16th Century Palestinian scholar
Jacob Rebab pointed out that
the rule, even if generally valid,
did not affect the legality of
marriages among Marranos ..."
Delicate questions involving un-
ion of Marranos and resultant
divorces are elaborated upon.
While the Inquisition and the
Marranos are major elements for


consideration in the latest Baron
volumes, the role of the Church is
significantly studied. Entering im-
portantly in the discussions is the
Protestant Reformation and its
impact on the time and on Jewry.
In the process, Calvinism is de-
fined and the role of John Calvin
in Jewish history is reviewed, and
Dr. Baron points out:
"Judaism as a religious tradi-
tion necessarily loomed large in
Calvin's mind, as it did in that of
other religious reformers. In fact,
the epithet `Judaizer' served him
in good stead to combat the views
of opponents, as it had served in
other Catholic-Protestant and in-
ternal Protestant controversies.
The Geneva reformer hirled that
appellation with particular venom
at Miguel (Michael) Servetus
(1511-53), whose peculiar antitrini-
tarianism made him a ready tar-
get . . ."
Papal roles, subsequent Catho-
lic reforms, the acts of antagon-
istic Popes as well as of the

more liberal, charges of Judaiz-
log, extortions of ransom and
instances of Popes forbidding it
.. . these are among the many
experiences of Jews under Vati-
can domination.
Dr. Baron states after the vari-

ous analyses that "the Catholic
Restoration, which had started
with the threatening autos-da-fe of
both the Talmud and the Ancona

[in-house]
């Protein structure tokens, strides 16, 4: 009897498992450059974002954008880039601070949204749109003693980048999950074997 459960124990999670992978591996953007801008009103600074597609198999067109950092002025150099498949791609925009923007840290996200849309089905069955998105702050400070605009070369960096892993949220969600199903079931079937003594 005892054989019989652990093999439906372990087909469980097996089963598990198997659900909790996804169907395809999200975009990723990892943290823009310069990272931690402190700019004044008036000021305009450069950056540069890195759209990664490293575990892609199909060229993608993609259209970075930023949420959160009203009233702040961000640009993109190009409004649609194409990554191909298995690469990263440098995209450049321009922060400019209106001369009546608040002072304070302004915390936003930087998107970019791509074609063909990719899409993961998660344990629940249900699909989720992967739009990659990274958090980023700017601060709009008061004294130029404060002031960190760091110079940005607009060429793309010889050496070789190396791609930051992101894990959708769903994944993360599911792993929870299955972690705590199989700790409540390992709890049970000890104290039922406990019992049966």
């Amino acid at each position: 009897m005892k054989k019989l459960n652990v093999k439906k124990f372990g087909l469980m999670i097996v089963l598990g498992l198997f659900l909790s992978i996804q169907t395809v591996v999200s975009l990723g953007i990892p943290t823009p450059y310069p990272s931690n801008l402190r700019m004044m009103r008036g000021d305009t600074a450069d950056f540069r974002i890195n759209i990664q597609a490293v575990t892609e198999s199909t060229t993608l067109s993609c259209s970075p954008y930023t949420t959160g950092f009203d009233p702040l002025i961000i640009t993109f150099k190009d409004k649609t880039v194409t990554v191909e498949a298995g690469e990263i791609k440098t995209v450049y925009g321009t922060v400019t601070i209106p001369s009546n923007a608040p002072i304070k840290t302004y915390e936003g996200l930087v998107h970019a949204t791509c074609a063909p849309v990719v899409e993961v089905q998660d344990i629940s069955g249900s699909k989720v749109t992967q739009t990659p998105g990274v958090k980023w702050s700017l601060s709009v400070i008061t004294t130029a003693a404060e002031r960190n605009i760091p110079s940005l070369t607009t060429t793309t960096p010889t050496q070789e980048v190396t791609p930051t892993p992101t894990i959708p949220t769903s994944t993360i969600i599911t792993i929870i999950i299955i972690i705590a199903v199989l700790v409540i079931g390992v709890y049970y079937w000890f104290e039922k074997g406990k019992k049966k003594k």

Marranos and was climaxed by
the expulsion of Jews from most
areas of the Pontificial States,
passed without uprooting the Jew-
ish communities in most Catholic
Of noteworthy significance in
the new Baron editions is the re-
view of the events that marked
the Thirty Years' War. The changes
in Jewish economic trends during
and after the war, the concentra-
tion of Jews in cosmopolitan areas,
the attainment of a measure of
religious rights, although not on
an extensive basis, marked turn-
ing points in the history of Ger-

Baron volumes can be rea4117
man Jews.
Dr. Baron believes Jews lost understood and appreciated. A
fewer lives in the war than Chris- great work continues to grow Lis

tians and he judges that war as immensity.
having indicated how helpful Jew-
ish capital and managerial skill
proved to the modern state's dom-
estic, foreign and political policies.
Thus a new epocj began in the be-
ginning of the 17th century, with
the subsequent developments to'be

It's Nice
To Deal With •
Joe Slatkin's

looked for in Prof. Baron's forth-
coming volumes in his "Social and
Religious History of the Jews."
With 160 pages of notes for 300
pages of text in Vol. XIII and 110
pages of notes for another 300
pages of text in Vol. XIV, the
scholarly impacts of the new